The National Football League taught Luke Casey and his girlfriend an important lesson. Mr. Casey is the star college football player and Columbia native charged with assault last week after witnesses reported seeing him knock a 19-year-old woman to the ground and repeatedly hit her with a closed fist. The woman is just some woman. She's not important. And she knows it. So does Luke Casey.
They both know she is not important because just a few weeks earlier the NFL told her so, loudly and clearly, when it gave Baltimore Ravens running back Ray Rice not so much a slap on the wrist as a love tap in the form of a two-week suspension ("Roger Goodell defends two-game suspension of Ravens' Ray Rice," Aug. 1). Earlier this year, Ravens' leadership publicly bemoaned the fact that Mr. Rice had to take a "public relations hit," commiserating with Mr. Rice over the bad publicity he took for having had the bad luck to be caught on video dragging his then-fiancee out of an elevator like a bag of laundry.
Is it any wonder then that a young man following in Mr. Rice's professional footsteps would also feel safe in mirroring his violent, misogynistic behavior? And is it a surprise that the young woman who Mr. Casey is charged with pummeling into submission is now trying to claim that she wasn't hit at all? That she somehow fumbled, fell, and blackened her own eye?
We have personal experience with what being beaten and bloodied by someone who is supposed to love you can do to your self-esteem. We have nothing but sympathy for this young woman, and for the victim of Ray Rice's anger.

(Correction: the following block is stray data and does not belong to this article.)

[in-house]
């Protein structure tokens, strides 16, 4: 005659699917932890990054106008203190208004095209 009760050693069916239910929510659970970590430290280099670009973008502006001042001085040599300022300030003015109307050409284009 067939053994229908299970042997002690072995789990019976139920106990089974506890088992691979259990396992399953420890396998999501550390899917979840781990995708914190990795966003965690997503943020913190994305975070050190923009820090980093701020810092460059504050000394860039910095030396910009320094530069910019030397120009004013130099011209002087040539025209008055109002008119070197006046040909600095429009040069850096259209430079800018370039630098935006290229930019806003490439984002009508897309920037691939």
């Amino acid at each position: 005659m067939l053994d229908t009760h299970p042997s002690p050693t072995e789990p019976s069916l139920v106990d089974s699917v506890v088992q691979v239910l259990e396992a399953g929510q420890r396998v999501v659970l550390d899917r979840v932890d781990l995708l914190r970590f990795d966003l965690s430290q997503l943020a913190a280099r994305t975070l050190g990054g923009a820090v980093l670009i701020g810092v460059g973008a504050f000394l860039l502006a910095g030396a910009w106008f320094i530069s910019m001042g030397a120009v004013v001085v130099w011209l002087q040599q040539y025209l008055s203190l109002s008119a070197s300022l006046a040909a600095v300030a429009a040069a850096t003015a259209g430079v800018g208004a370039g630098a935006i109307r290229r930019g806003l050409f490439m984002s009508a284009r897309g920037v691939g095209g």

But that sympathy is more than dwarfed by the disgust we feel for the manner in which the NFL is handling this situation. The league's business is built and sustained by hero worship, the idolization of athletes they help to ingrain into young boys at the earliest age. Yet, this is an organization that punishes a player with a four-week suspension for smoking pot and only two weeks for hitting a woman. The message this sends is loud and clear: Men, particularly big, famous, rich men, matter. Women don't.
We have made great strides toward changing the laws that govern using one's significant other as a punching bag, but we have not changed the culture that says it's OK to do so. Until that changes, nothing really will.
Connie DeJuliis, Y. Maria Martinez and Monyka Berrocosa
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